The genres dark ages happened in the sixties and seventies.  Riding a wave of enthusiasm derived from the Pulp Era and the Golden Age, science fiction hit the days of hippies, pop culture and Vietnam with a resounding thud, and something called the New Wave.

Now, as someone who entered the genre in the 1980s, I was surprised to learn about this.  To me, science fiction was Clarke, Heinlein and especially Asimov, three men who dominated the field in 1987 or so, just as they did in the fifties.  To anyone joining then, it was as if the New Wave never happened.  It’s still kind of that way today, except that all of us recognize that New Wave sensibilities did give us one colossus of the genre, Dune, and another literary great, LeGuin.  Other than that, it has mostly been forgotten.

But the anthologies are still out there, places where one can see the atrocities perpetrated against the genre in all their unfortunate luridity.  Perhaps the greatest of the criminals against genre during the New Wave era was Judith Merril.  At the time a respected anthologist, her collections tend to be strings of empty stories that mainly paid homage to the times and have little lasting value.

Unfortunately, she was also quite prolific, and she compiled a lot of the era’s “Year’s Best” collections, so she’s the first anthologist you’re likely to encounter, and the one that will form your view.

The Best of Sci-Fi- 17 x Infinity - Edited by Groff Conklin

All of the above is just a very long-winded way of saying that when I picked up The Best of Sci-Fi 17 x Infinity, published in 1963, I was expecting more of the same.  Pop-minded crap where density of composition attempted to hide a lack of originality and ideas… boy was I mistaken.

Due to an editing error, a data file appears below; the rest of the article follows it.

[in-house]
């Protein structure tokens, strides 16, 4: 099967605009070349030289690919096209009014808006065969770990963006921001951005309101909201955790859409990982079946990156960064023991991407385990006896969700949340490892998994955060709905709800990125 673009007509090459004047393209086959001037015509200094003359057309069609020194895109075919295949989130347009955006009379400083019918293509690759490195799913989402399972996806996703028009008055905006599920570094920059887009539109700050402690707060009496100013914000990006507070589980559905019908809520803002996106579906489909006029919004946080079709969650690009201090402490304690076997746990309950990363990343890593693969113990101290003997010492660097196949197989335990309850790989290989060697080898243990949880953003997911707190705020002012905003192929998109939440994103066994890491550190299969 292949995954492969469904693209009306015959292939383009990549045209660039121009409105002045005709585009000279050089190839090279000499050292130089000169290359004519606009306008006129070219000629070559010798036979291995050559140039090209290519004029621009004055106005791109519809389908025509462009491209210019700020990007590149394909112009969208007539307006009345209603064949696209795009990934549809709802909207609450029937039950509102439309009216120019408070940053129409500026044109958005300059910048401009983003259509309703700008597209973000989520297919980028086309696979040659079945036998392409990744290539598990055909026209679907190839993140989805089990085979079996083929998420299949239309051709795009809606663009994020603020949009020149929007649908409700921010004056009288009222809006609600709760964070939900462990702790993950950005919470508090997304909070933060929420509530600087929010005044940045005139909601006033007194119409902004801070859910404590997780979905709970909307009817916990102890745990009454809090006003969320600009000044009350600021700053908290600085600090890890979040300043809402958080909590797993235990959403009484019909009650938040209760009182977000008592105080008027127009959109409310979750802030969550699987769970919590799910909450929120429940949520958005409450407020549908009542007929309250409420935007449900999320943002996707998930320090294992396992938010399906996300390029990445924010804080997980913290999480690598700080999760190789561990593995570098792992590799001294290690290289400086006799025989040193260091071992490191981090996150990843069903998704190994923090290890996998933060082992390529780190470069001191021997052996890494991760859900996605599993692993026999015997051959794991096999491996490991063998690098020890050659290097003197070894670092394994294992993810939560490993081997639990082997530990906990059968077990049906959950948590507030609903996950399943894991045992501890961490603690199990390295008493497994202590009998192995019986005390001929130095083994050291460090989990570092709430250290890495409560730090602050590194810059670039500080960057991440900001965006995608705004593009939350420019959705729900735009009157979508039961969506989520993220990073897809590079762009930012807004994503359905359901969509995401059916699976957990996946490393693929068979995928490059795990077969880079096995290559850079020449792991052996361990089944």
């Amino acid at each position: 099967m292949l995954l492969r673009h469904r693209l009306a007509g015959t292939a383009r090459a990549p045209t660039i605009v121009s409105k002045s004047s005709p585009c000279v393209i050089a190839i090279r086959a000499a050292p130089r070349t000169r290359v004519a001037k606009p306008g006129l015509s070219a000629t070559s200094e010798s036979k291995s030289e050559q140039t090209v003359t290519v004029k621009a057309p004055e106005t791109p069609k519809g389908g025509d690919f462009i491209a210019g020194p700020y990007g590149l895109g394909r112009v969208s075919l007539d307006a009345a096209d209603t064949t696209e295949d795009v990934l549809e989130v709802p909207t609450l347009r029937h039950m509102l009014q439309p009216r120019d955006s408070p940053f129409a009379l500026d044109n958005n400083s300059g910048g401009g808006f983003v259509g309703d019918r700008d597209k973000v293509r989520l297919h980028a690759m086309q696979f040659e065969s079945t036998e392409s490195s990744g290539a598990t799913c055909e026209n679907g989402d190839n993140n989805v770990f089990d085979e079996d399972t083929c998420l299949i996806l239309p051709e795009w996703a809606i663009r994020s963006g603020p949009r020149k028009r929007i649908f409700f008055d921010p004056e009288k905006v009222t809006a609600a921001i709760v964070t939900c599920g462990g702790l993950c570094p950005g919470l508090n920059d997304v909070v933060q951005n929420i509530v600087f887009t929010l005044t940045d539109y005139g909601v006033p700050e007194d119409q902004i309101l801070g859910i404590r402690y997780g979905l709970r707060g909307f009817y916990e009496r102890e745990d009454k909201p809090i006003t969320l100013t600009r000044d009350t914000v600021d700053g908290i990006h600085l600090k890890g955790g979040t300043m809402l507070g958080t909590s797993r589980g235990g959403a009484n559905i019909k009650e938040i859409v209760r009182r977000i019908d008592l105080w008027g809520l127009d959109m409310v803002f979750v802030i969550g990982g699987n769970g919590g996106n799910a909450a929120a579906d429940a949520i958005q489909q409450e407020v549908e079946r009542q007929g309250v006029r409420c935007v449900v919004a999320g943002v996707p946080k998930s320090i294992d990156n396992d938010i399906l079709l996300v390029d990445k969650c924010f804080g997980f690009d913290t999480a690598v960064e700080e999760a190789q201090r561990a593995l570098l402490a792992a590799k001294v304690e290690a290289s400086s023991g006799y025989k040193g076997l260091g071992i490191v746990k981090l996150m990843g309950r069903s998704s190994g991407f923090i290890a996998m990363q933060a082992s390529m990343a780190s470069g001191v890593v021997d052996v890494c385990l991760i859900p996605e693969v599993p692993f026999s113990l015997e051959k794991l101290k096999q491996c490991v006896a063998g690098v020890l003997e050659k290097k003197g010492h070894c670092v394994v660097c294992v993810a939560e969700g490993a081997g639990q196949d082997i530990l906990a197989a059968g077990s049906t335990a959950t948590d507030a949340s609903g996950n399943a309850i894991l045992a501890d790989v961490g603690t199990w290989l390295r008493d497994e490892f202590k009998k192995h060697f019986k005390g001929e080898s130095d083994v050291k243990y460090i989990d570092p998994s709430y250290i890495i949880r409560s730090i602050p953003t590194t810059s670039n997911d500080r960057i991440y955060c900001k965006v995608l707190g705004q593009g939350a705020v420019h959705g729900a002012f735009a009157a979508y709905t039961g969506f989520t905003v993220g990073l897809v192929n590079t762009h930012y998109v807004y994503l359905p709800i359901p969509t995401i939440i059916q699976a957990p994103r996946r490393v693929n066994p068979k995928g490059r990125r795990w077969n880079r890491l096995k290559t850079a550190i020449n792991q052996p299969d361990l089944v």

This one actually covers much more ground than other anthos of the era, and includes stories by such colossi as Rudyard Kipling and E. M. Forster.  And before you ask, these aren’t stories “considered” to be science fiction – these are straight SF yarns with no excuses given; cover the writer’s name, and you’d guess Golden Age Astounding.

When you add in more modern authors such as Asimov, Herbert, Bradbury Pohl and Sturgeon it becomes… well, quite simply, this was one of the best SF anthos I’ve ever read.  Perhaps not cutting edge by modern standards, it was a breeze to read… which is the way to know you’re enjoying something.

Favorite tale was probably Herbert’s, which was funny as hell and would probably cause a few interesting meltdowns if someone published it today… which is always a plus.

Track this one down and get a copy.  It’s probably only worth a couple of dollars at your friendly neighborhood used book store.  You’ll enjoy this one.

 

Gustavo Bondoni is an Argentine novelist and short story writer whose latest book – Timeless – was recently released.  You can check it out here.

For Those Who Like Extreme Science in their Science Fiction

Hal Clement - Penguin - Mission of Gravity

I’m on a bit of a science fiction classics binge, which is always an enjoyable place to be…  After not one but two issues of the old Astounding Stories, I moved on to Mission of Gravity, a novel which, fittingly enough, was published in Astounding in 1953.  Since then, it has appeared often in book form, and was even published by Penguin, which I have always found, albeit with a few exceptions, to be a harbinger of at least some literary merit.

This novel delivers a fascinating, if not particularly tense, tale of space exploration at the limits of known science, and takes place on a hugely massive planet spinning at a crazy rate, which does some very interesting things to the gravity.

The main characters are the inhabitants of that world, and it’s interesting to watch how they’ve adapted to the conditions prevalent on their planet and how they respond to the presence of human explorers who have a problem that they can’t solve themselves.  Making a scenario this alien believable is probably Clement’s strongest point in this book.

I’m also interested in the fact that the author doesn’t stop to explain the physics.  If you don’t know how to recognize the symptoms of high spin or the effects of high gravity, then you’ll miss a whole lot of this.  Perhaps the book was most interesting as an indictment of today’s more lenient and easier education systems.  Sixty years ago, authors assumed science knowledge that would cause a lot of genre readers to stumble and grumble today.  Ouch.